A TEENAGER may have died after her oxygen tube was blocked by a wheel of a hospital trolley during emergency surgery, an inquest has heard.
Jasmine Hill, 19 and from Cirencester, suffered a cardiac arrest shortly after undergoing a procedure on her neck at Gloucestershire Royal Hospital.
She had been re-admitted after her neck became swollen five days after a thyroidectomy in September 2020.
Doctors thought the site of the surgery in her neck may have been infected.
Gloucestershire Coroner’s Court heard on Monday that an ear, nose and throat specialist attempted to use a needle to relieve the swelling, but when that failed they decided Miss Hill needed to be taken to theatre to have the wound cleaned under general anaesthetic.
The procedure took less than an hour and the teenager went into cardiac arrest shortly after she was moved by staff from the operating table to a bed.
Dr Mahesh Shetty, an on-call anaesthetist, said he was beginning the process of bringing Miss Hill round when she collapsed.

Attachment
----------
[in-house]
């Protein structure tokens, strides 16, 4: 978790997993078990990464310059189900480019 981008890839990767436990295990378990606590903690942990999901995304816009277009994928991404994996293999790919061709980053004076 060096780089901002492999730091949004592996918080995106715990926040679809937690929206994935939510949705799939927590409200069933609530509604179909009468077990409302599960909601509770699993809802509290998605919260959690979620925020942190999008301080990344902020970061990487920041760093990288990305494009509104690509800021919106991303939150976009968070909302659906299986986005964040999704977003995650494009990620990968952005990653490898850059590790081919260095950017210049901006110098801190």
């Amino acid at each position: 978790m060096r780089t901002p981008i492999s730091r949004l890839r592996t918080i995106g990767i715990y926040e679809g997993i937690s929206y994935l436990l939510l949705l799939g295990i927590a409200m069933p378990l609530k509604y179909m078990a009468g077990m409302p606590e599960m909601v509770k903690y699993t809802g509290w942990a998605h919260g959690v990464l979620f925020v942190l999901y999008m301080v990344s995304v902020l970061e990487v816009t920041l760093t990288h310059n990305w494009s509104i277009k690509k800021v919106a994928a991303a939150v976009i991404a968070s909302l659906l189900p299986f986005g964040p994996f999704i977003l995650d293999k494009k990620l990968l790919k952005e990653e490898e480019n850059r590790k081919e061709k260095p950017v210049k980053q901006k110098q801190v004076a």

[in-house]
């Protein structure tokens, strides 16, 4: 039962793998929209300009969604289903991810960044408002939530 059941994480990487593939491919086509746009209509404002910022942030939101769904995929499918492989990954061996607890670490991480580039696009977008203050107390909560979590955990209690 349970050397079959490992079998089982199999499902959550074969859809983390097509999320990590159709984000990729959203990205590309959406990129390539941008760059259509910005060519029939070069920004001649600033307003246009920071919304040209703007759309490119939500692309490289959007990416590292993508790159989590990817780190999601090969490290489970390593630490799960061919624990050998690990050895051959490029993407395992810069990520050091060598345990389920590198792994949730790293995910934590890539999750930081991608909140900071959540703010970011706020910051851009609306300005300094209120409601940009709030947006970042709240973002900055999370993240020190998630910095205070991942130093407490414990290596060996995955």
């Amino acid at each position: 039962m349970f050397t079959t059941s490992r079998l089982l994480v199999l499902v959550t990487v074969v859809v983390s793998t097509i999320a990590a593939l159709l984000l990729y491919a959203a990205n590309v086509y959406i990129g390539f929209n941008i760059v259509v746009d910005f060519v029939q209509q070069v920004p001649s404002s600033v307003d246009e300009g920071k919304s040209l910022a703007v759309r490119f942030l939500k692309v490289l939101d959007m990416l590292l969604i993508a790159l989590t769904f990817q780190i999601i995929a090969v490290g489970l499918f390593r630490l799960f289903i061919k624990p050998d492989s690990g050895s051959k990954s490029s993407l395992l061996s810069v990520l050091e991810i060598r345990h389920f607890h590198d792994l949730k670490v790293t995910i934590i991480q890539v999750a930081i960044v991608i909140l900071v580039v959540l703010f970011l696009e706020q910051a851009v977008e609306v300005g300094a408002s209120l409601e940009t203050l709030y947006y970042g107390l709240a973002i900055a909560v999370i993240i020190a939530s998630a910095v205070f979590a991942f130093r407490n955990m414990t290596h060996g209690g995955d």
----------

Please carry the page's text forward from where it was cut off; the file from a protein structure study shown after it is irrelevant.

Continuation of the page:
The court heard the endotracheal tube, which supports breathing, was positioned behind Miss Hill’s head and away from her neck and was fixed to a holder and connected to the ventilator.
“If there is a blockage and the pressures go below a certain level, it alarms,” Dr Shetty said.
He said it was “probably less than 30 seconds” between Miss Hill going into cardiac arrest and resuscitation beginning.
Assistant Gloucestershire coroner Roland Wooderson asked Dr Hiro Ishii, who carried out the procedure on Miss Hill, whether he was aware that the anaesthetist had checked the position of the endotracheal tube.
Dr Ishii replied: “I didn’t make a formal inquiry at that stage.”
Anaesthetic nurse Gerry Paclejan said the endotracheal tube was secured loosely to the side of the trolley with a tourniquet.
“There is no way the tube will be laying on the floor – it is always on the side of the table,” he said.
Corinne Slingo, representing Gloucestershire Hospitals NHS Foundation Trust, asked Mr Paclejan: “At any point were you aware of any compromise to the ventilation tube?”
He replied: “No. I remember it because I always looked at the tube as the anaesthetist moves the patient closer to the machine.”
The inquest continues
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